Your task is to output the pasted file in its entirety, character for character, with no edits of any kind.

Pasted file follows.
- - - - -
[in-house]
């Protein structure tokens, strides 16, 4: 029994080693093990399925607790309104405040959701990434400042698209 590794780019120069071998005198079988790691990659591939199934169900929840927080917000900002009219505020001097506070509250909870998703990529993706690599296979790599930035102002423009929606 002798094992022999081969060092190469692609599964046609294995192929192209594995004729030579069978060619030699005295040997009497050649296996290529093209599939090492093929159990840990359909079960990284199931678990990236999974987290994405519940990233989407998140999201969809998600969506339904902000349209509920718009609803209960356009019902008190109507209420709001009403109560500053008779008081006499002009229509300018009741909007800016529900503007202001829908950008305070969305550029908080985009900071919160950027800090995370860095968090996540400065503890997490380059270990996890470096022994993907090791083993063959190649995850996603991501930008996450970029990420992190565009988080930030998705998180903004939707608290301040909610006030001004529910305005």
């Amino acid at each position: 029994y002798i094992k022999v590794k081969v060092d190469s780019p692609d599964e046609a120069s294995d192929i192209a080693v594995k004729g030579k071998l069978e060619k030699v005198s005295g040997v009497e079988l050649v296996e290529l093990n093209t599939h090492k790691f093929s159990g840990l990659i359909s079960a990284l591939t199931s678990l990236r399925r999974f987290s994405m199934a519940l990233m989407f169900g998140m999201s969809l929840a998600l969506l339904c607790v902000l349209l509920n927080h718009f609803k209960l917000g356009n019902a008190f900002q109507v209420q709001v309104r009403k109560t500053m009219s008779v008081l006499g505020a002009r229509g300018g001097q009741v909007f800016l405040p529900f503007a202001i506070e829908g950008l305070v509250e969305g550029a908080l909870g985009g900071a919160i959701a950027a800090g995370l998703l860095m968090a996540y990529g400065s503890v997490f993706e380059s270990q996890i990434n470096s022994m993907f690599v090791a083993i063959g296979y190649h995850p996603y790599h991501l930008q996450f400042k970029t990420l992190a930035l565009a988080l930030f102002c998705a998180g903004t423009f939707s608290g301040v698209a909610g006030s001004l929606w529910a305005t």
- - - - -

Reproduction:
[in-house]
């Protein structure tokens, strides 16, 4: 029994080693093990399925607790309104405040959701990434400042698209 590794780019120069071998005198079988790691990659591939199934169900929840927080917000900002009219505020001097506070509250909870998703990529993706690599296979790599930035102002423009929606 002798094992022999081969060092190469692609599964046609294995192929192209594995004729030579069978060619030699005295040997009497050649296996290529093209599939090492093929159990840990359909079960990284199931678990990236999974987290994405519940990233989407998140999201969809998600969506339904902000349209509920718009609803209960356009019902008190109507209420709001009403109560500053008779008081006499002009229509300018009741909007800016529900503007202001829908950008305070969305550029908080985009900071919160950027800090995370860095968090996540400065503890997490380059270990996890470096022994993907090791083993063959190649995850996603991501930008996450970029990420992190565009988080930030998705998180903004939707608290301040909610006030001004529910305005």
């Amino acid at each position: 029994y002798i094992k022999v590794k081969v060092d190469s780019p692609d599964e046609a120069s294995d192929i192209a080693v594995k004729g030579k071998l069978e060619k030699v005198s005295g040997v009497e079988l050649v296996e290529l093990n093209t599939h090492k790691f093929s159990g840990l990659i359909s079960a990284l591939t199931s678990l990236r399925r999974f987290s994405m199934a519940l990233m989407f169900g998140m999201s969809l929840a998600l969506l339904c607790v902000l349209l509920n927080h718009f609803k209960l917000g356009n019902a008190f900002q109507v209420q709001v309104r009403k109560t500053m009219s008779v008081l006499g505020a002009r229509g300018g001097q009741v909007f800016l405040p529900f503007a202001i506070e829908g950008l305070v509250e969305g550029a908080l909870g985009g900071a919160i959701a950027a800090g995370l998703l860095m968090a996540y990529g400065s503890v997490f993706e380059s270990q996890i990434n470096s022994m993907f690599v090791a083993i063959g296979y190649h995850p996603y790599h991501l930008q996450f400042k970029t990420l992190a930035l565009a988080l930030f102002c998705a998180g903004t423009f939707s608290g301040v698209a909610g006030s001004l929606w529910a305005t």